Additive Manufacturing

Additive manufacturing is a generative process, where pysical parts can be built directly from 3D CAD models. Long time the constructive composition of parts was restricted from the classical production mechanics. Instead of removing material to get the end product, additive manufacturing is adding material from nothing to the finished product. This allows not only the production of parts, but to produce functional parts with more complex designs.

Additive manufacturing is a comprehensive description for all methods to produce fast and affordable parts. The production can be started directly from CAD files over an STL interface with formless (powder, liquid, etc.) or formneutral (filament) base material.

The process itself doesn’t need any moulds or tools, which makes it easy adaptable to new designs.

It actually costs less to print a complex part instead of a simple cube of the same size. The more complex – or, the less solid the object is – the faster and cheaper it can be produced by additive manufacturing.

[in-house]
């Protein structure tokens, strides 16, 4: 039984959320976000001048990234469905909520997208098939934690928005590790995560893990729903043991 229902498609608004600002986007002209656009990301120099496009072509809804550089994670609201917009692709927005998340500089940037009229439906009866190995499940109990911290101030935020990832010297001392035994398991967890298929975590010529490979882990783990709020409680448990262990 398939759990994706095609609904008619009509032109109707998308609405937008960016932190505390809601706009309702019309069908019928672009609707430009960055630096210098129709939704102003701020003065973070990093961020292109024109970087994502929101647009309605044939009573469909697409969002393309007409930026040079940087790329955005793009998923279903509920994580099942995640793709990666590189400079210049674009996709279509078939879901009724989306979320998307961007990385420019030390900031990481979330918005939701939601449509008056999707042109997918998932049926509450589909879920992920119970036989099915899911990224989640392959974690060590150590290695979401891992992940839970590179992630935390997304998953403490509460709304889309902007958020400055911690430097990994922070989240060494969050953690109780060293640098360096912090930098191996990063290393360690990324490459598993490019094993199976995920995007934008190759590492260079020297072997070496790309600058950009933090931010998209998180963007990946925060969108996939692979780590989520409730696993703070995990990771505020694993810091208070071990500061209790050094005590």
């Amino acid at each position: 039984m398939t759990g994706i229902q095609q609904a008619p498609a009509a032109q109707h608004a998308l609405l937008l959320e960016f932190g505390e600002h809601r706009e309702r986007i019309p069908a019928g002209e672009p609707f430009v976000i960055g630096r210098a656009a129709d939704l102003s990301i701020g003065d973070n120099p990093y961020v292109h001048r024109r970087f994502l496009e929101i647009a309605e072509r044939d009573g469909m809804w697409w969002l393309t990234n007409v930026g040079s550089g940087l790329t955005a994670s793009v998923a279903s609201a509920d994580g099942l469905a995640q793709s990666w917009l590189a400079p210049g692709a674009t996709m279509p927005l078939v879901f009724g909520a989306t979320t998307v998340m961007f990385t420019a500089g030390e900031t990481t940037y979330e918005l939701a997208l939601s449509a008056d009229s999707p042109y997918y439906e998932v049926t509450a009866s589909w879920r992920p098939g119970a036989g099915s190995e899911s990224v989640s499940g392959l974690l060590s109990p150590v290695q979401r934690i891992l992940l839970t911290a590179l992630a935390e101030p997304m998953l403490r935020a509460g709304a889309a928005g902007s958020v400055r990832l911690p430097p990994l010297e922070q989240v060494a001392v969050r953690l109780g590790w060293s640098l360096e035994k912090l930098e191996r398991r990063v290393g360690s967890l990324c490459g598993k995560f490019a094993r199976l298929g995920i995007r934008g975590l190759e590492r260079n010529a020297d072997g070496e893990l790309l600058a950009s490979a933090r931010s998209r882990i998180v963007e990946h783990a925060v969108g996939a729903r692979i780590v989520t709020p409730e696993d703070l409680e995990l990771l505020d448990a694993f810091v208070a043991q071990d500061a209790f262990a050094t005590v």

If a 3D printed part needs to be changed, it can simply be made on the original CAD file. The modified part can be printed right away.

Moving parts such as hinges or bicycle chains can be printed in metal directly “into” the product. This possibility can significantly reduce part numbers.

With a 3D printer engineers can create prototypes immediately after finishing the part’s STL file (STL: Stereo Lithography). As soon as the part is printed, engineers may then begin testing its properties instead of waiting weeks or months for a classic prototype or part to come in.

While complicated parts and high-tech applications ought to be left to the professionals, even children in elementary school have created their own figures using 3D printing technology.

Anything that can be dreamed up and designed with a CAD software, can be created with additive manufacturing technology.

Since only the amount of material that is needed for a part is used when printing, there is very little – if any – material waste compared to conventional production methods like for example milling.

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